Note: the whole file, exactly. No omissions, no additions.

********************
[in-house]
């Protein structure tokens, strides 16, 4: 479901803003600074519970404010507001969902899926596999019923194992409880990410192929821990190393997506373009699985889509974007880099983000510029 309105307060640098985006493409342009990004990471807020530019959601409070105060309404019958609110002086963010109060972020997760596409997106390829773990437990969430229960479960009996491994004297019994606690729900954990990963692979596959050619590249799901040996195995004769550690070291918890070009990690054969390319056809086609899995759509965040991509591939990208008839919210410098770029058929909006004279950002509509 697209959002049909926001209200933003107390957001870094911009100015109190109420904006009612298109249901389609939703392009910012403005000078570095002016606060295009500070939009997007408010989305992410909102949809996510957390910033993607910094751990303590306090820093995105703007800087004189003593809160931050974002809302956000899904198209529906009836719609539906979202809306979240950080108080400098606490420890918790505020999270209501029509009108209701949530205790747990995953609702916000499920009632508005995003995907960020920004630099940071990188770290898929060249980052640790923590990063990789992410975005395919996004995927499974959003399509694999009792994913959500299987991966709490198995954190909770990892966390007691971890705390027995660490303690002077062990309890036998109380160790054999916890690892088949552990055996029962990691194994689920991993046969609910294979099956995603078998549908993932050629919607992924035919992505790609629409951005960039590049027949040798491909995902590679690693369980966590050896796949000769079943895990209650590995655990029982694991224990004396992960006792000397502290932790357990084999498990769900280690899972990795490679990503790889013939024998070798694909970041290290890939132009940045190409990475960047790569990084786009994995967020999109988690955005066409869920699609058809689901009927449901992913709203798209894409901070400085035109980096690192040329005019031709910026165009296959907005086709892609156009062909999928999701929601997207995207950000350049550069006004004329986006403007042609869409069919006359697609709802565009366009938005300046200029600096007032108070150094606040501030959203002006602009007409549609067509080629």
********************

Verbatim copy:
[in-house]
């Protein structure tokens, strides 16, 4: 479901803003600074519970404010507001969902899926596999019923194992409880990410192929821990190393997506373009699985889509974007880099983000510029 309105307060640098985006493409342009990004990471807020530019959601409070105060309404019958609110002086963010109060972020997760596409997106390829773990437990969430229960479960009996491994004297019994606690729900954990990963692979596959050619590249799901040996195995004769550690070291918890070009990690054969390319056809086609899995759509965040991509591939990208008839919210410098770029058929909006004279950002509509 697209959002049909926001209200933003107390957001870094911009100015109190109420904006009612298109249901389609939703392009910012403005000078570095002016606060295009500070939009997007408010989305992410909102949809996510957390910033993607910094751990303590306090820093995105703007800087004189003593809160931050974002809302956000899904198209529906009836719609539906979202809306979240950080108080400098606490420890918790505020999270209501029509009108209701949530205790747990995953609702916000499920009632508005995003995907960020920004630099940071990188770290898929060249980052640790923590990063990789992410975005395919996004995927499974959003399509694999009792994913959500299987991966709490198995954190909770990892966390007691971890705390027995660490303690002077062990309890036998109380160790054999916890690892088949552990055996029962990691194994689920991993046969609910294979099956995603078998549908993932050629919607992924035919992505790609629409951005960039590049027949040798491909995902590679690693369980966590050896796949000769079943895990209650590995655990029982694991224990004396992960006792000397502290932790357990084999498990769900280690899972990795490679990503790889013939024998070798694909970041290290890939132009940045190409990475960047790569990084786009994995967020999109988690955005066409869920699609058809689901009927449901992913709203798209894409901070400085035109980096690192040329005019031709910026165009296959907005086709892609156009062909999928999701929601997207995207950000350049550069006004004329986006403007042609869409069919006359697609709802565009366009938005300046200029600096007032108070150094606040501030959203002006602009007409549609067509080629």